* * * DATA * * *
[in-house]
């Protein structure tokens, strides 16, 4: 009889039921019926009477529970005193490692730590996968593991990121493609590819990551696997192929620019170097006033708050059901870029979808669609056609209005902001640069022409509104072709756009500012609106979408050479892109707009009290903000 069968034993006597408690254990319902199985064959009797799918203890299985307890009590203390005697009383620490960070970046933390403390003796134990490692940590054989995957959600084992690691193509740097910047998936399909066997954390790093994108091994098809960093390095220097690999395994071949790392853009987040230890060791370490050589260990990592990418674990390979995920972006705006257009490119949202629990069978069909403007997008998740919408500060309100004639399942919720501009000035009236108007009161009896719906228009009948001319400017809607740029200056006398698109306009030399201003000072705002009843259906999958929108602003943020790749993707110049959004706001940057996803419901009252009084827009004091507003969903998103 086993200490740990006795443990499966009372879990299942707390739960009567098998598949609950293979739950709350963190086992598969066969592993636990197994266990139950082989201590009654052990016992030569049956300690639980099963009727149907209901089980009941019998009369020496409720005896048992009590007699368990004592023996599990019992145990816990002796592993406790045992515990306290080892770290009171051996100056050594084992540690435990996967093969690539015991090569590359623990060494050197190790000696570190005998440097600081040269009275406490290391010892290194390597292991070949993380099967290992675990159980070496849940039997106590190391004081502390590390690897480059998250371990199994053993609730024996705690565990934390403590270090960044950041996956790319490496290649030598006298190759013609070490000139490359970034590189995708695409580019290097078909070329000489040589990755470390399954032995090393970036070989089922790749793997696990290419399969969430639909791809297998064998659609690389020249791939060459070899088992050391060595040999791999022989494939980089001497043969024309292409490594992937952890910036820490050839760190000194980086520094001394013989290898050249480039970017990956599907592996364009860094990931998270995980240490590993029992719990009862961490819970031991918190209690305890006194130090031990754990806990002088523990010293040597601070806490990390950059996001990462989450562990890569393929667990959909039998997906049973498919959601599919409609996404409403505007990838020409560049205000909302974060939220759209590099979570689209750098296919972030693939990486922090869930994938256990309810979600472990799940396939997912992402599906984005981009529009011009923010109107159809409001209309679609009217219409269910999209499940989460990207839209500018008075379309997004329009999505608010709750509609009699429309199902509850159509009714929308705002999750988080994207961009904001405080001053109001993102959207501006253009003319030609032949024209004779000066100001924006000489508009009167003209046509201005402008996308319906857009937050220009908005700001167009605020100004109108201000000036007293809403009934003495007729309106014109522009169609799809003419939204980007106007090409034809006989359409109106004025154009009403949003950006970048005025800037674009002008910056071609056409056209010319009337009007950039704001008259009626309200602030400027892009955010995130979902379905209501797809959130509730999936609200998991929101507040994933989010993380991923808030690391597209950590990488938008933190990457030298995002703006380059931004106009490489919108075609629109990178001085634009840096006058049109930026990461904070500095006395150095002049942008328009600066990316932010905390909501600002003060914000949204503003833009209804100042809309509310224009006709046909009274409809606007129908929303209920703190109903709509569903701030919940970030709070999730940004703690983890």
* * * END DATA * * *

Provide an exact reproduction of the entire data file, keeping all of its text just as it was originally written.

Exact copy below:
[in-house]
């Protein structure tokens, strides 16, 4: 009889039921019926009477529970005193490692730590996968593991990121493609590819990551696997192929620019170097006033708050059901870029979808669609056609209005902001640069022409509104072709756009500012609106979408050479892109707009009290903000 069968034993006597408690254990319902199985064959009797799918203890299985307890009590203390005697009383620490960070970046933390403390003796134990490692940590054989995957959600084992690691193509740097910047998936399909066997954390790093994108091994098809960093390095220097690999395994071949790392853009987040230890060791370490050589260990990592990418674990390979995920972006705006257009490119949202629990069978069909403007997008998740919408500060309100004639399942919720501009000035009236108007009161009896719906228009009948001319400017809607740029200056006398698109306009030399201003000072705002009843259906999958929108602003943020790749993707110049959004706001940057996803419901009252009084827009004091507003969903998103 086993200490740990006795443990499966009372879990299942707390739960009567098998598949609950293979739950709350963190086992598969066969592993636990197994266990139950082989201590009654052990016992030569049956300690639980099963009727149907209901089980009941019998009369020496409720005896048992009590007699368990004592023996599990019992145990816990002796592993406790045992515990306290080892770290009171051996100056050594084992540690435990996967093969690539015991090569590359623990060494050197190790000696570190005998440097600081040269009275406490290391010892290194390597292991070949993380099967290992675990159980070496849940039997106590190391004081502390590390690897480059998250371990199994053993609730024996705690565990934390403590270090960044950041996956790319490496290649030598006298190759013609070490000139490359970034590189995708695409580019290097078909070329000489040589990755470390399954032995090393970036070989089922790749793997696990290419399969969430639909791809297998064998659609690389020249791939060459070899088992050391060595040999791999022989494939980089001497043969024309292409490594992937952890910036820490050839760190000194980086520094001394013989290898050249480039970017990956599907592996364009860094990931998270995980240490590993029992719990009862961490819970031991918190209690305890006194130090031990754990806990002088523990010293040597601070806490990390950059996001990462989450562990890569393929667990959909039998997906049973498919959601599919409609996404409403505007990838020409560049205000909302974060939220759209590099979570689209750098296919972030693939990486922090869930994938256990309810979600472990799940396939997912992402599906984005981009529009011009923010109107159809409001209309679609009217219409269910999209499940989460990207839209500018008075379309997004329009999505608010709750509609009699429309199902509850159509009714929308705002999750988080994207961009904001405080001053109001993102959207501006253009003319030609032949024209004779000066100001924006000489508009009167003209046509201005402008996308319906857009937050220009908005700001167009605020100004109108201000000036007293809403009934003495007729309106014109522009169609799809003419939204980007106007090409034809006989359409109106004025154009009403949003950006970048005025800037674009002008910056071609056409056209010319009337009007950039704001008259009626309200602030400027892009955010995130979902379905209501797809959130509730999936609200998991929101507040994933989010993380991923808030690391597209950590990488938008933190990457030298995002703006380059931004106009490489919108075609629109990178001085634009840096006058049109930026990461904070500095006395150095002049942008328009600066990316932010905390909501600002003060914000949204503003833009209804100042809309509310224009006709046909009274409809606007129908929303209920703190109903709509569903701030919940970030709070999730940004703690983890």